You might therefore imagine that it was with some mild trepidation that I took myself along to see the Avengers. I'd heard good things, but then I'd heard good things about the Cap. The potential for it all to go horribly wrong was high.
It went right, in as much as a big ensemble superhero movie CGId up to its multimillion dollar eyeballs can go right. Why did it go right?
It had conflict.
Having just read the utterly fabulous Laurie Hutzler's (hat tip to writers' champion Ruth Long for introducing me to Hutzler) blog post on the Avengers I knew to expect some decent characterisation. I knew that Loki was a "Power of Idealism character" whilst the Hulk was "Power of Will."
But I didn't understand before seeing it was just how beautifully each individual relationship played off against each other. Cap's overweening conscience ran slapbang up against Iron Man's wise cracking irresponsibility. Nick Fury's cunning found its opposite number in Thor's transparent honesty and open heart. Fast paced external events drove these disparate characters together and once together their innate characters, drivers and emotional baggage nearly tore them apart.
They nearly - nearly - failed.
Until they got their shit together. To get their shit together required what Hutzler describes as an "exchange of gifts" - a technique which belongs most naturally in romance. In a good romance the protagonists are at odds with other. The more at odds they are, the greater the tension. The greater the sacrifice, the more satisfying the conclusion.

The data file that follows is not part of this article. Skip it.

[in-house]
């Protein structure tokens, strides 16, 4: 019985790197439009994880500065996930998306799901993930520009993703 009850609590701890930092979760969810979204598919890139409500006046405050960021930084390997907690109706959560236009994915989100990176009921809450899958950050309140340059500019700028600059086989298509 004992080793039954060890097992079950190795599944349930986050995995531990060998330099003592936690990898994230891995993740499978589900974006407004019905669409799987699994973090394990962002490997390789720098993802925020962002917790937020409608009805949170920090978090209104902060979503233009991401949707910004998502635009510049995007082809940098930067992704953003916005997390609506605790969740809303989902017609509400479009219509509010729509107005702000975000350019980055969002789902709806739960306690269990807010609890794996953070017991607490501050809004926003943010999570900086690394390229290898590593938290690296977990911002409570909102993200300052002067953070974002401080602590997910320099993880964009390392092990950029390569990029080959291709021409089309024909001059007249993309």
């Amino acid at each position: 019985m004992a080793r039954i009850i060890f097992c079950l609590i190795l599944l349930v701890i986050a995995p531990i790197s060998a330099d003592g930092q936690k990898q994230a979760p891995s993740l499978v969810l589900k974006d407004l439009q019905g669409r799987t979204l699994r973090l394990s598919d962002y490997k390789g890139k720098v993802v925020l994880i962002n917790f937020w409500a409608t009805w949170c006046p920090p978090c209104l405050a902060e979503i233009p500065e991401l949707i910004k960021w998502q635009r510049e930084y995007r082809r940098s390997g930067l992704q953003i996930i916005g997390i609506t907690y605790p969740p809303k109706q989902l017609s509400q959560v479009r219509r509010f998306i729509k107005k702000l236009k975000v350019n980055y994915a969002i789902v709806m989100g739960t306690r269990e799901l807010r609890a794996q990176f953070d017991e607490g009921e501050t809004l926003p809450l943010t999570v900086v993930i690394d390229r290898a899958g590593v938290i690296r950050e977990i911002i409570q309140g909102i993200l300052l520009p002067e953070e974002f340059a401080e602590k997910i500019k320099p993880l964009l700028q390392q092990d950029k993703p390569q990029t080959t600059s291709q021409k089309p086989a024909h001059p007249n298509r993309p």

Steve Rogers: Yeah. Big man in a suit of armor. Take that off, what are you?
Tony Stark: Genius, billionaire, playboy, philanthropist.
Steve Rogers: I know guys with none of that worth ten of you. I've seen the footage. The only thing you really fight for is yourself. You're not the guy to make the sacrifice play, to lay down on a wire and let the other guy crawl over you.
Tony Stark: I think I would just cut the wire.
Steve Rogers: Always a way out. You know, you may not be a threat, but you better stop pretending to be a hero.
...you know that to achieve fulfilment it has to be Tony Stark who is the one to be a traditional hero. He's creative. He's clever. But in the end, it has to be raw bravery he exercises - Captain America's stock in trade. And the Captain, he has to rely on Tony's cleverness and his creativity.
At the end of the Avengers each character has experienced something of a journey, in as much as can happen to a gang of people in the space of a couple of hours. The plot's twists and turns have forced each to their limits: learned to love, or to trust, or to have faith in themselves, or to value something different.
Thank God for that.
Pssst..... Thanos is coming!